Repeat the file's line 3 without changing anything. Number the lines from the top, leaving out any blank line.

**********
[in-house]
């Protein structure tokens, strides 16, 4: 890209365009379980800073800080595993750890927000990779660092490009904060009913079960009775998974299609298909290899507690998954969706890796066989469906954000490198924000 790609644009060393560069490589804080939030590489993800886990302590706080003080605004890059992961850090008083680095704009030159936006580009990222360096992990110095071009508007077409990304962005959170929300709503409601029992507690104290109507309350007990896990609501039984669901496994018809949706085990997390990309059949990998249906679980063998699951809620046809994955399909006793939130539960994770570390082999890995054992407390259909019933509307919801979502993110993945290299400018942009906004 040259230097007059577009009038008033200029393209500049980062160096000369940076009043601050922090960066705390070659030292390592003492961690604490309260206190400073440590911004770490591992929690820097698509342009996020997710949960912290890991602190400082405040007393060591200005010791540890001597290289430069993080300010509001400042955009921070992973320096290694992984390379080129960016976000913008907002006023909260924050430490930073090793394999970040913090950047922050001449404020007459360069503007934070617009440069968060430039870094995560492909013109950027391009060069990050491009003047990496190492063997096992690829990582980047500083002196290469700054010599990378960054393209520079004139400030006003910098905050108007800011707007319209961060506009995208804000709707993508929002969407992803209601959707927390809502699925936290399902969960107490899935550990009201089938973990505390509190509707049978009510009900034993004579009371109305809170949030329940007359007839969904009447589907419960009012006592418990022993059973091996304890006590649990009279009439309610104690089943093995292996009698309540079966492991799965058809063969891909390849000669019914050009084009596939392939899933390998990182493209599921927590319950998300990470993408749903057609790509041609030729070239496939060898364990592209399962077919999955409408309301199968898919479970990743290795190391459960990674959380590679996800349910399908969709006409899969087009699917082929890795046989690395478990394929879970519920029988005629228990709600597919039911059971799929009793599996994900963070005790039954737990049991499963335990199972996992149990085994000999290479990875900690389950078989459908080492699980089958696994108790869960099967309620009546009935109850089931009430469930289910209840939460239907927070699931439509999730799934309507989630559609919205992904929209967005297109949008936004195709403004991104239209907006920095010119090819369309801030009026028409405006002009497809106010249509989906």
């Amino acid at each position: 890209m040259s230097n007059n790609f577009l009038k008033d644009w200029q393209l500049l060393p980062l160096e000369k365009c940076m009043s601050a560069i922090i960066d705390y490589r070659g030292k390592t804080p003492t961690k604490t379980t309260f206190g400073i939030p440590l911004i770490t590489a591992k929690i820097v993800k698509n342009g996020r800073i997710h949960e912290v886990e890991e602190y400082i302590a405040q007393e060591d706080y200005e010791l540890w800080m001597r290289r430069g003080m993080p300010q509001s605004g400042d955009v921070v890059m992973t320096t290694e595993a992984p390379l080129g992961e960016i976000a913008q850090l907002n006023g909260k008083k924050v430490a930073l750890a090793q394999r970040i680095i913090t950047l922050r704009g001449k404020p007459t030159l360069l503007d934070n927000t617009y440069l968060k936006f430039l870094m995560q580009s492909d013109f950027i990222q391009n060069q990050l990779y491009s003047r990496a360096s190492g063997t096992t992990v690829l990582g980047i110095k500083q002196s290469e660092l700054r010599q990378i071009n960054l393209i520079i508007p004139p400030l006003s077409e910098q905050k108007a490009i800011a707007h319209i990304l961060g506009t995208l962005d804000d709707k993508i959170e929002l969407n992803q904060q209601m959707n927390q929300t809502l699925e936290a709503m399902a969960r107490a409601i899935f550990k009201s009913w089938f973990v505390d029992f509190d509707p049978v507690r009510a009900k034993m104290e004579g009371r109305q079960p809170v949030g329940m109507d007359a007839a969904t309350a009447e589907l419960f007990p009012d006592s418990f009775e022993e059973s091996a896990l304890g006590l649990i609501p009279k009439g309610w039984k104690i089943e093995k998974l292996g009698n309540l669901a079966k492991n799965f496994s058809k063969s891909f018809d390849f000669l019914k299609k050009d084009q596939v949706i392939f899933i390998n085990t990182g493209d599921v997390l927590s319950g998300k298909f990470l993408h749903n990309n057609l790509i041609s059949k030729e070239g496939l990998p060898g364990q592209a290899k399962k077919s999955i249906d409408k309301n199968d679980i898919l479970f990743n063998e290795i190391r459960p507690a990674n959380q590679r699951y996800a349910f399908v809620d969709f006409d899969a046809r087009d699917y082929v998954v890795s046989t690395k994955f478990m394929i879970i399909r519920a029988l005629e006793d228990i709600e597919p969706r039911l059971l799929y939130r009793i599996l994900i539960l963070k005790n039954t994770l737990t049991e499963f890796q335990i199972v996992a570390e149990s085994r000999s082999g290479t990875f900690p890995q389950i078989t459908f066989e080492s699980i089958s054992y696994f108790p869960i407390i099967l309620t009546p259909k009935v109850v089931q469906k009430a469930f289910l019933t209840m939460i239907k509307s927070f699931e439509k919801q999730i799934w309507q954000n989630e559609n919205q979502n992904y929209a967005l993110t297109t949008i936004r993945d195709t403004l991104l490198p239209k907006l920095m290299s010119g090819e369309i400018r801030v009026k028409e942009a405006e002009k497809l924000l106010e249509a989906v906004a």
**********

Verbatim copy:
């Amino acid at each position: 890209m040259s230097n007059n790609f577009l009038k008033d644009w200029q393209l500049l060393p980062l160096e000369k365009c940076m009043s601050a560069i922090i960066d705390y490589r070659g030292k390592t804080p003492t961690k604490t379980t309260f206190g400073i939030p440590l911004i770490t590489a591992k929690i820097v993800k698509n342009g996020r800073i997710h949960e912290v886990e890991e602190y400082i302590a405040q007393e060591d706080y200005e010791l540890w800080m001597r290289r430069g003080m993080p300010q509001s605004g400042d955009v921070v890059m992973t320096t290694e595993a992984p390379l080129g992961e960016i976000a913008q850090l907002n006023g909260k008083k924050v430490a930073l750890a090793q394999r970040i680095i913090t950047l922050r704009g001449k404020p007459t030159l360069l503007d934070n927000t617009y440069l968060k936006f430039l870094m995560q580009s492909d013109f950027i990222q391009n060069q990050l990779y491009s003047r990496a360096s190492g063997t096992t992990v690829l990582g980047i110095k500083q002196s290469e660092l700054r010599q990378i071009n960054l393209i520079i508007p004139p400030l006003s077409e910098q905050k108007a490009i800011a707007h319209i990304l961060g506009t995208l962005d804000d709707k993508i959170e929002l969407n992803q904060q209601m959707n927390q929300t809502l699925e936290a709503m399902a969960r107490a409601i899935f550990k009201s009913w089938f973990v505390d029992f509190d509707p049978v507690r009510a009900k034993m104290e004579g009371r109305q079960p809170v949030g329940m109507d007359a007839a969904t309350a009447e589907l419960f007990p009012d006592s418990f009775e022993e059973s091996a896990l304890g006590l649990i609501p009279k009439g309610w039984k104690i089943e093995k998974l292996g009698n309540l669901a079966k492991n799965f496994s058809k063969s891909f018809d390849f000669l019914k299609k050009d084009q596939v949706i392939f899933i390998n085990t990182g493209d599921v997390l927590s319950g998300k298909f990470l993408h749903n990309n057609l790509i041609s059949k030729e070239g496939l990998p060898g364990q592209a290899k399962k077919s999955i249906d409408k309301n199968d679980i898919l479970f990743n063998e290795i190391r459960p507690a990674n959380q590679r699951y996800a349910f399908v809620d969709f006409d899969a046809r087009d699917y082929v998954v890795s046989t690395k994955f478990m394929i879970i399909r519920a029988l005629e006793d228990i709600e597919p969706r039911l059971l799929y939130r009793i599996l994900i539960l963070k005790n039954t994770l737990t049991e499963f890796q335990i199972v996992a570390e149990s085994r000999s082999g290479t990875f900690p890995q389950i078989t459908f066989e080492s699980i089958s054992y696994f108790p869960i407390i099967l309620t009546p259909k009935v109850v089931q469906k009430a469930f289910l019933t209840m939460i239907k509307s927070f699931e439509k919801q999730i799934w309507q954000n989630e559609n919205q979502n992904y929209a967005l993110t297109t949008i936004r993945d195709t403004l991104l490198p239209k907006l920095m290299s010119g090819e369309i400018r801030v009026k028409e942009a405006e002009k497809l924000l106010e249509a989906v906004a």